Provider enrollment is a business-critical process that, if not executed properly, can have major implications on an organization’s revenue cycle. Providers not properly enrolled in a health plan will have their patient encounters written off which, when considering the volume of patient encounters a typical provider accumulates over a month, week or even day, produces a clear and significant risk for overall revenue.
Accurate provider data management is critical. Payers are becoming more vigilant in finding and correcting inaccurate provider directories and monitoring provider accessibility and provider network adequacy standards. For the most egregious of service location enrollment data errors, the Centers for Medicare & Medicaid Services reserves the right to automatically disenroll groups and providers without notification.
Ready to Speed Up Your Provider Enrollment Processes?
Time is of the essence when maximizing revenue cycles in the virtual care environment - fast-moving organizations cannot risk having their providers sitting in limbo during the enrollment process as reimbursements are lost. Take back control of the provider enrollment process with Verifiable - the most advanced platform the industry offers, coupled with novel approaches and deep know-how.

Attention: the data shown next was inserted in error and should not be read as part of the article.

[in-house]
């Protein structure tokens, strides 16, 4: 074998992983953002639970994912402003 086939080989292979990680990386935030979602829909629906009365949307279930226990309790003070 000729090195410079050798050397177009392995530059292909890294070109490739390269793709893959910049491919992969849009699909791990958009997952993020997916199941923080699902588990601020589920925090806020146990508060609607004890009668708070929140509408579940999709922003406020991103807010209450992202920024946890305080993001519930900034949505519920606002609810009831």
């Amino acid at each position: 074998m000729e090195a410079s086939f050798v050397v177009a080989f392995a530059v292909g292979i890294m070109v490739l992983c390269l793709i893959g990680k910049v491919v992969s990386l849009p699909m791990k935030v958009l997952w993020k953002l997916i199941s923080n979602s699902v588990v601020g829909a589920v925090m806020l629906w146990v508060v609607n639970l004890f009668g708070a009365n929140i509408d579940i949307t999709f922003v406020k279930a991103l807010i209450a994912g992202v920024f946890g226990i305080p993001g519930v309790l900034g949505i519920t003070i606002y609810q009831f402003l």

Verifiable's platform ensures fast, accurate submissions that get accepted the first time and promote transparency throughout the process. Our suite of tools also help lay the path to ‘delegation’.
The Verifiable Difference: As Easy As 1-2-3
How does Verifiable work, you ask?
- Zero-lag from credentialing to kicking off enrollment tasks. A unified platform makes starting the enrollment process fast, easy and seamless - ensuring your providers get enrolled ASAP.
- Shared data, automation, smart forms, and easy roster reporting. Pull from a centralized, accurate provider roster to quickly complete payer forms with ease and accelerate time to submission.
- Transparency and updates throughout the process. Track the status of individual applications and providers while also being able to see and report across your entire provider network.
* Reportlinker. U.S. Telehealth Market - Industry Outlook and Forecast 2021-2016. Published May 2021.